To the top

Page Manager: Webmaster
Last update: 9/11/2012 3:13 PM

Tell a friend about this page
Print version

Dendritic transmitter rel… - University of Gothenburg, Sweden Till startsida
To content Read more about how we use cookies on

Dendritic transmitter release: a comparison of two model systems.

Review article
Authors Filip Bergquist
M Ludwig
Published in Journal of neuroendocrinology
Volume 20
Issue 6
Pages 677-86
ISSN 1365-2826
Publication year 2008
Published at
Pages 677-86
Language en
Keywords Action Potentials, physiology, Animals, Calcium, metabolism, Corpus Striatum, cytology, metabolism, Dendrites, metabolism, ultrastructure, Dopamine, metabolism, Exocytosis, physiology, Hypothalamo-Hypophyseal System, cytology, metabolism, Neuropeptides, metabolism, Neurotransmitter Agents, metabolism, Oxytocin, metabolism, SNARE Proteins, metabolism, Signal Transduction, physiology, Substantia Nigra, cytology, metabolism, Synaptic Transmission, physiology
Subject categories Pharmacology, Physiology, Experimental brain research, Neurobiology, Neurophysiology


Information flow through neurones was historically considered to be linear, with dendrites receiving information from incoming synaptic terminals, the soma processing the information and the axon carrying it to the terminal that synapses upon another cell or end organ. However, recent studies have shown that dendrites can release transmitters themselves, and thereby communicate with neighbouring structures, whether these are adjacent neurones or incoming synapses. Due to their anatomical features, the magnocellular vasopressin and oxytocin containing neurones of the hypothalamic supraoptic and paraventricular nuclei and the dopamine neurones of the substantia nigra have revealed important aspects of dendritic function including mechanisms of dendritic transmitter release.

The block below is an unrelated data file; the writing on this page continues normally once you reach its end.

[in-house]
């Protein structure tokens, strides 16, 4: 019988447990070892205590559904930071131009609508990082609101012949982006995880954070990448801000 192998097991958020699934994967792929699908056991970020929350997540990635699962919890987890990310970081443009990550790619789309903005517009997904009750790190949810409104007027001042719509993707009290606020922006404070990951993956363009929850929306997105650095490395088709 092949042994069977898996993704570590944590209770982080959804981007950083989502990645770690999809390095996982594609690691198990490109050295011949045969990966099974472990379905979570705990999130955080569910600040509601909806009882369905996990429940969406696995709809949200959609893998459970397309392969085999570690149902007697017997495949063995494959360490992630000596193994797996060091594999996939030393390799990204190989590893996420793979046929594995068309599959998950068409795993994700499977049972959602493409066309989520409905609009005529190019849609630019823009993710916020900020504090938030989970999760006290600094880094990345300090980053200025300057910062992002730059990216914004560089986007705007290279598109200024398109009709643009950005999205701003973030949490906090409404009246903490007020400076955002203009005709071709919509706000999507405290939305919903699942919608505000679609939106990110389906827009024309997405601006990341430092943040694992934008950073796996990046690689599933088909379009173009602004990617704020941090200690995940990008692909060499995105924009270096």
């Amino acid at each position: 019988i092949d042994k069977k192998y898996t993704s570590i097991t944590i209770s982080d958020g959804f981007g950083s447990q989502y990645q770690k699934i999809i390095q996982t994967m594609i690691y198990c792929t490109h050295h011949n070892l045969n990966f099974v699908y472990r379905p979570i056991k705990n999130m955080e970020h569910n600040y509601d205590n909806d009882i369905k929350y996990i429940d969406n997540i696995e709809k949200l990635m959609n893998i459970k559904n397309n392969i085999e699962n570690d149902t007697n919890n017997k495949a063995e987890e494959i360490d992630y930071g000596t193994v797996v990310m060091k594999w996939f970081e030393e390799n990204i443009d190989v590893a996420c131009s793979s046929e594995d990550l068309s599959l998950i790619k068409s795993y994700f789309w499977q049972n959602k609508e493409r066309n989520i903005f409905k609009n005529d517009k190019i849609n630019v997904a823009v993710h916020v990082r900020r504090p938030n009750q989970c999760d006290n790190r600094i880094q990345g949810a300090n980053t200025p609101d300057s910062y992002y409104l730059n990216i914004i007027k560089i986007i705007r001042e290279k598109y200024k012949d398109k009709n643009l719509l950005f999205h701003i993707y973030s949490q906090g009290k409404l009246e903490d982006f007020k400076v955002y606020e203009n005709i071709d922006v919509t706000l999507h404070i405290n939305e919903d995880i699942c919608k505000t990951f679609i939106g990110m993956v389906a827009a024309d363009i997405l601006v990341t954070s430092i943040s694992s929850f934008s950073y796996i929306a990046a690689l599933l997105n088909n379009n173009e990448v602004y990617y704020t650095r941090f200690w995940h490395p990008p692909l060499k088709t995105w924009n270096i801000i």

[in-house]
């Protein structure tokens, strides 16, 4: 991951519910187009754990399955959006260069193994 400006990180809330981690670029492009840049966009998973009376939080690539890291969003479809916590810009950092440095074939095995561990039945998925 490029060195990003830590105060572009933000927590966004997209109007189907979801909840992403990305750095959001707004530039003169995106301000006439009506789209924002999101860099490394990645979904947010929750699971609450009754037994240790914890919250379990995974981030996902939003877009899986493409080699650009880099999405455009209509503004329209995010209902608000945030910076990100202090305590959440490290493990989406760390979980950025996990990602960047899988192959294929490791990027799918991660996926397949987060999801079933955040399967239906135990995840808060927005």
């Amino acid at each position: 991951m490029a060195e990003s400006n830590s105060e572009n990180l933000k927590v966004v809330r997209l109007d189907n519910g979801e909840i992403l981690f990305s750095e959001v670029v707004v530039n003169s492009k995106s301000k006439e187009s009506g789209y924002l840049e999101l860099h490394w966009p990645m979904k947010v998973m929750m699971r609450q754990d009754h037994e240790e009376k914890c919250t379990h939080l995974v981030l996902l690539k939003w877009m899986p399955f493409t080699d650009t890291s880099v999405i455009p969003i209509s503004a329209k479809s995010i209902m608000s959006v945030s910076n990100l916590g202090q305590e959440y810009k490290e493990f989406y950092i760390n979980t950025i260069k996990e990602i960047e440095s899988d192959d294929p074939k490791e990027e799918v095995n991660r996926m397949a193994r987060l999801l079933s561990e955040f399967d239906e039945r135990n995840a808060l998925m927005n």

Page Manager: Webmaster|Last update: 9/11/2012

The University of Gothenburg uses cookies to provide you with the best possible user experience. By continuing on this website, you approve of our use of cookies.  What are cookies?